The meeting of Chuck Norris and consequently my movie career began with Bob going over to America and asking Chuck to come out to Australia as a guest and do some demonstrations for some Zen Do Kai Kick Boxing events we were holding in different states in Oz. This was in 1978. So Chuck came out and as it turned out, I was also demonstrating on the same card in front of maybe 4000 people at a place called, Festival Hall. Anyway, from the first time we met, Chuck and I just got on so well from the get go and he basically said that if I was ever in California, to look him up and we’d do some training. So obviously, for a kid from the suburbs of Melbourne, Australia, this was like a huge wow moment! So a year later, I was working in Australia as bodyguard for one of the biggest rock and rollers of the time, Linda Ronstadt, and she asked me to move over to America and work with her full time. So off I went to California, amazingly after a lot of hesitation. So there I was, living and working with Linda, and of course the first person I called when I got there was Chuck! Incredibly, true to his word, he invited me round to his house to train. We would go on to form an incredible friendship and train every morning in his house for years to come, doing hours of kicking routines and fitness marathons and everything else, martial Arts related. It’s through Chuck and his many influential MA friends that I got the introduction to Jackie Chan. Chuck was so well liked and respected and kindly opened doors for me that I could have only dreamed about, had I not met and befriended him. So that’s how my movie career really began! I can’t thank Chuck enough for giving me the opportunity to meet some of the greatest Martial Artists in the world and help me get the skills I have today! Back to the start in movies, when I first arrived in California and started training with Chuck, he was in the very early stages for his film, `The Octagon`, and because of my demonstrations in Australia, he was well aware of my skills with Okinawan weapons. So there was a main bad guy character in ‘The Octagon’ by the name of ‘Kyo.’ So he asked me to accept that role! It’s funny, because the character was originally meant to be Asian, hence the reason for the crimson headdress in the movie to hide the fact I was in fact a blonde Aussie! So I ended up playing ‘Kyo’ and also helping Chuck’s brother, Aaron in choreographing a lot of the fights. In fact just four of us did all the ninja work in the movie. My claim to fame in `The Octagon` was I died eight times in that movie, as every time someone went splat in a black uniform it was probably me! So that was the start of my movie career! Pat Johnson, who was a partner of Chuck’s back then and who had worked with Jackie on `The Big Brawl` suggested to Jackie that I would be good to have as the bad guy in one of his movie’s, so a few years later I got a call from Jackie and his team and that’s how I ended up working on three of his movies. It was all a matter of circumstance really; I didn’t go to the states planning on getting into the movies, but, as fate had it, that’s what happened and here we are, some 70 movie’s later. Not a bad way to make a living, eh?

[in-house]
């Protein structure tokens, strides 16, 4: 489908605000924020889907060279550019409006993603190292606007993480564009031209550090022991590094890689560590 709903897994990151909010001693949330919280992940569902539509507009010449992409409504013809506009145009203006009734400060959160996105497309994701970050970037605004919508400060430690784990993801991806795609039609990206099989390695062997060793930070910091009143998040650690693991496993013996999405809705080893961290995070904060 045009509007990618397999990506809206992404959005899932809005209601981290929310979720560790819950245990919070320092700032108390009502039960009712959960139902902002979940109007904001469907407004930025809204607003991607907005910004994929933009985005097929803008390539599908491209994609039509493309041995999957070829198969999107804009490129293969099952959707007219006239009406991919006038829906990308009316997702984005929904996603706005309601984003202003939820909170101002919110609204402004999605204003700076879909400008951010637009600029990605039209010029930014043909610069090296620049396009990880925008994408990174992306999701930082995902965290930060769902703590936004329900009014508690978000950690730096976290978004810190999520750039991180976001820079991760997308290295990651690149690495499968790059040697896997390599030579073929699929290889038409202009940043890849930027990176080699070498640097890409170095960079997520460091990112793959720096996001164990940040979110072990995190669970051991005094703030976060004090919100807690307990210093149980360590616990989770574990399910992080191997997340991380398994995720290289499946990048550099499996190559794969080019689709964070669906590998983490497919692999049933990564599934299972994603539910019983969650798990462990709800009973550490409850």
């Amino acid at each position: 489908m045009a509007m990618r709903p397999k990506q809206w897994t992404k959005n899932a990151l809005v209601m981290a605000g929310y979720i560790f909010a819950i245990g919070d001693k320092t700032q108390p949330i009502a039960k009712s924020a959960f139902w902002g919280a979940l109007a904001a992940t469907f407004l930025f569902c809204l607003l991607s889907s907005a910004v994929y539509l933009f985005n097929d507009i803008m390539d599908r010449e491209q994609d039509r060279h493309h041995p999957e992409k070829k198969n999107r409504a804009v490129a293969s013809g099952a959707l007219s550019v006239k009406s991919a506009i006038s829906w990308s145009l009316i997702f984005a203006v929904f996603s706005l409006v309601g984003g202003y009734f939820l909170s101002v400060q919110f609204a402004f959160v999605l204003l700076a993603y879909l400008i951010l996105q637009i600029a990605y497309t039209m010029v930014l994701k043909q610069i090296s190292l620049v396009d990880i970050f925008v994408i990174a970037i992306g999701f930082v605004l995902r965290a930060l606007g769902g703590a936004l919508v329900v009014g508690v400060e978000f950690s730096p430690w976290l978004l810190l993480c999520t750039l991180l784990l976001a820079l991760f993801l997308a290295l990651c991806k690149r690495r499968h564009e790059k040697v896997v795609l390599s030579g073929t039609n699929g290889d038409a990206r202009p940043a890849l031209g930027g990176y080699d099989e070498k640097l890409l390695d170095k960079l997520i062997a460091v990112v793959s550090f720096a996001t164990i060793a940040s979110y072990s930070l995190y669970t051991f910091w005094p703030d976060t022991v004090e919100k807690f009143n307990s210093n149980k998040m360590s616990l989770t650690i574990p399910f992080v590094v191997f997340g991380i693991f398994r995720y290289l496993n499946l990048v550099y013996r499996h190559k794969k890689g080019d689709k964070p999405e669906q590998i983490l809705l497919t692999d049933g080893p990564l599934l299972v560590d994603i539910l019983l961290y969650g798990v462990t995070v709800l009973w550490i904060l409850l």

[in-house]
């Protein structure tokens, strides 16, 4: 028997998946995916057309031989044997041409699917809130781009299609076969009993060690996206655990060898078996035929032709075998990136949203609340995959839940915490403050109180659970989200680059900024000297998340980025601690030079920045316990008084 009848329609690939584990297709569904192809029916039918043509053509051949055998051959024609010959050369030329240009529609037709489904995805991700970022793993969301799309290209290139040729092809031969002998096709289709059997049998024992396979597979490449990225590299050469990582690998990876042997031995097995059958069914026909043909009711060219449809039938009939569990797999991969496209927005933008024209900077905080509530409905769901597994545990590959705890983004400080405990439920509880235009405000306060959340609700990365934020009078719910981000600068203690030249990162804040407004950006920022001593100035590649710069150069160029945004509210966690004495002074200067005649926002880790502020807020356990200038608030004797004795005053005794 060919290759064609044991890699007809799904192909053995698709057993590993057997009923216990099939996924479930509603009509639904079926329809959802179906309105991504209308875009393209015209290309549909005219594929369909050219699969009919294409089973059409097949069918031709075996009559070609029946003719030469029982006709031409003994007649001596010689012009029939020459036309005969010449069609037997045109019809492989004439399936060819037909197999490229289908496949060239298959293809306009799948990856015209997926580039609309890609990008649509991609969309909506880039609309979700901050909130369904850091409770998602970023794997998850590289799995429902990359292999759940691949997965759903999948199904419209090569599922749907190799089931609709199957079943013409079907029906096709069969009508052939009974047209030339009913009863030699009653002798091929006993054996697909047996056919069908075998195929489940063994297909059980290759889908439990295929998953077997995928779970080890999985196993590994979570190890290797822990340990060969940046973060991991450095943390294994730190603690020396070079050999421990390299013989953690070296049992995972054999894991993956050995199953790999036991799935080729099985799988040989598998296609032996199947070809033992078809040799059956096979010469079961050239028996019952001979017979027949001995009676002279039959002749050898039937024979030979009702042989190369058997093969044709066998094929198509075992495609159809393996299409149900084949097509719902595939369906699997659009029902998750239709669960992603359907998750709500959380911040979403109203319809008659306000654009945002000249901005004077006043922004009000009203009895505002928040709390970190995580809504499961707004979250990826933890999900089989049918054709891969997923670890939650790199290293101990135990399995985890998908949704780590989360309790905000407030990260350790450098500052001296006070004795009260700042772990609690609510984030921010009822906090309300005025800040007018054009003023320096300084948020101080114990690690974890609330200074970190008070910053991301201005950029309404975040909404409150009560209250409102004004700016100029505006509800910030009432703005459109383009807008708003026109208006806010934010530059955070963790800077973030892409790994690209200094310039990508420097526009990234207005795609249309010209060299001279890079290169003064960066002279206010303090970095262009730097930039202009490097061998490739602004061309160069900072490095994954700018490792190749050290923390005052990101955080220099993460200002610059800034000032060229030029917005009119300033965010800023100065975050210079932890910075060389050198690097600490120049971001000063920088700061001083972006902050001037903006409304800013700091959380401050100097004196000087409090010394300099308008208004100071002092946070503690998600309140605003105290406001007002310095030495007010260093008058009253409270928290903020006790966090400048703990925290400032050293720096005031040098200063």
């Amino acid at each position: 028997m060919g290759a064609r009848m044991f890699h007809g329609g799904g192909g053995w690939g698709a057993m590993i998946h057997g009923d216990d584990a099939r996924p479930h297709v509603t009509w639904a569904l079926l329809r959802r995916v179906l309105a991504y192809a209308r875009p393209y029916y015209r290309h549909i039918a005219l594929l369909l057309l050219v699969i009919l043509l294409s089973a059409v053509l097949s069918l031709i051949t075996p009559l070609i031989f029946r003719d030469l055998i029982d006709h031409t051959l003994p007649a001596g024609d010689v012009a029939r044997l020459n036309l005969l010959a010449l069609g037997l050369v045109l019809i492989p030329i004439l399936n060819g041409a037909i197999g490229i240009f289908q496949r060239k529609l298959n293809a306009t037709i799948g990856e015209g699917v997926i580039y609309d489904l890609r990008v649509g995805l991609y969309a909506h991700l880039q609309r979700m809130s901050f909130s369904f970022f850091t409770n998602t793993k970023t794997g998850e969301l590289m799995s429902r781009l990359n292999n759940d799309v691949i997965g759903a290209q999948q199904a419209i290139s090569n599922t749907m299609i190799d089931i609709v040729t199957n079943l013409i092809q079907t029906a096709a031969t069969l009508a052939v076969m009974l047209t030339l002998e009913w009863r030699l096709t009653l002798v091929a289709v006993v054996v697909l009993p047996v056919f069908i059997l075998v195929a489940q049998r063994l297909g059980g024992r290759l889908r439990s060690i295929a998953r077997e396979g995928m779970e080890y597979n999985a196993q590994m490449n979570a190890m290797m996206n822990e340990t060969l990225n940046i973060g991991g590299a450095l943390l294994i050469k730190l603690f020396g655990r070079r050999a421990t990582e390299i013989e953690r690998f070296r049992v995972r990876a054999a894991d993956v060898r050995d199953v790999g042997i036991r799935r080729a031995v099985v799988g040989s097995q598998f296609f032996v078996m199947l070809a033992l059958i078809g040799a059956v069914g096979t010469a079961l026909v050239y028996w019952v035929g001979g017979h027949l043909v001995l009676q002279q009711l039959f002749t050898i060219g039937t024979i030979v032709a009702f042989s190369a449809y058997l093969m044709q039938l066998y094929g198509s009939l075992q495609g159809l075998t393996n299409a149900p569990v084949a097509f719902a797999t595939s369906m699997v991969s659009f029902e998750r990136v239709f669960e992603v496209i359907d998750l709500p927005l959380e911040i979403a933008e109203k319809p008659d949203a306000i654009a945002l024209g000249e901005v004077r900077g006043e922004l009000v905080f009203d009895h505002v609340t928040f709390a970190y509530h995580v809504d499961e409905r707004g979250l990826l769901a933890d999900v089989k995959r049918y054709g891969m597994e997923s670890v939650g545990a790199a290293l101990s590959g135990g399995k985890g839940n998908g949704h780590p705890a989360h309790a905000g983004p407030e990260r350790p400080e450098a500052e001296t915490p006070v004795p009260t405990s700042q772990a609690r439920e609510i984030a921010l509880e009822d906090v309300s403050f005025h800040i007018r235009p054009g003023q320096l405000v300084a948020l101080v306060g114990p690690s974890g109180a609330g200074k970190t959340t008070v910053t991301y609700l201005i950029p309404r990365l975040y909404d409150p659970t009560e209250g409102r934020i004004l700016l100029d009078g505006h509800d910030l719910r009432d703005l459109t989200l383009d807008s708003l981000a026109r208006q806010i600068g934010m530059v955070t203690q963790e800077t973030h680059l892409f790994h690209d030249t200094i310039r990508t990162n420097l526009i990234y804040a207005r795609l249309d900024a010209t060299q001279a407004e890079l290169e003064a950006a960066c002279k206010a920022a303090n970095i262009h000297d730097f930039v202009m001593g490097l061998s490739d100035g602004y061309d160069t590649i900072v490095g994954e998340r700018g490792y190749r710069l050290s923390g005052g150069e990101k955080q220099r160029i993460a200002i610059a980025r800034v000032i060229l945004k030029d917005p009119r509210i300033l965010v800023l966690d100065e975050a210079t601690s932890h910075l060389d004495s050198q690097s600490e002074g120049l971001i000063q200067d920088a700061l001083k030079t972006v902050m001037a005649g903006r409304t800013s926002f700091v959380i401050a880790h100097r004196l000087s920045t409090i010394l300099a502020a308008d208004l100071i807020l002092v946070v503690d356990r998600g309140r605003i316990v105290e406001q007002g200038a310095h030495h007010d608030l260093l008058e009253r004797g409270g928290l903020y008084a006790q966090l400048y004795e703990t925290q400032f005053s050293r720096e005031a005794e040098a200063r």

When did you decide to make the jump from stunt man to choreographer? Was it a conscious decision or just a natural progression?
Yes, I guess it did just kind of happen, of course helped by my Martial Arts background. I think I worked out, after being in the industry for some time, that as an actor, you’re kind of a product with a short shelf life. You either get overexposed, or you’re not that good, or there are no roles that suit your look or whatever. I mean loved being in front of the camera, but was realistic enough to know it wouldn’t last forever. Also, a lot of the types of movies I was doing back then they just don’t make anymore. I also realised that advancing age was going to reduce the roles I was going to get offered. So I thought it would be prudent and smart for me to learn what it’s like being behind the camera and, as it turned out, that was a good move for me. On `Mad Max` I had an acting role, but I was mainly working as fight coordinator. Now I’ve just been hired as Fight Coordinator on another huge movie in 2015, so it all doesn’t look like stopping anytime soon, thank goodness. Honestly, movies for me are primarily about economics and earning enough to make a living and allow myself more time to spend in the Arts, doing what I love doing most, and that’s living my passion.
Film Star and Bodyguard – Richard Norton Interview P.1!
He’s worked with names such as Chuck Norris and Jackie Chan, and was the bodyguard to The Rolling Stones, Fleetwood Mac, James Taylor and many others! He’s also a fantastic martial artist and someone that those interested in the martial arts can hope to aspire to be like in our own training.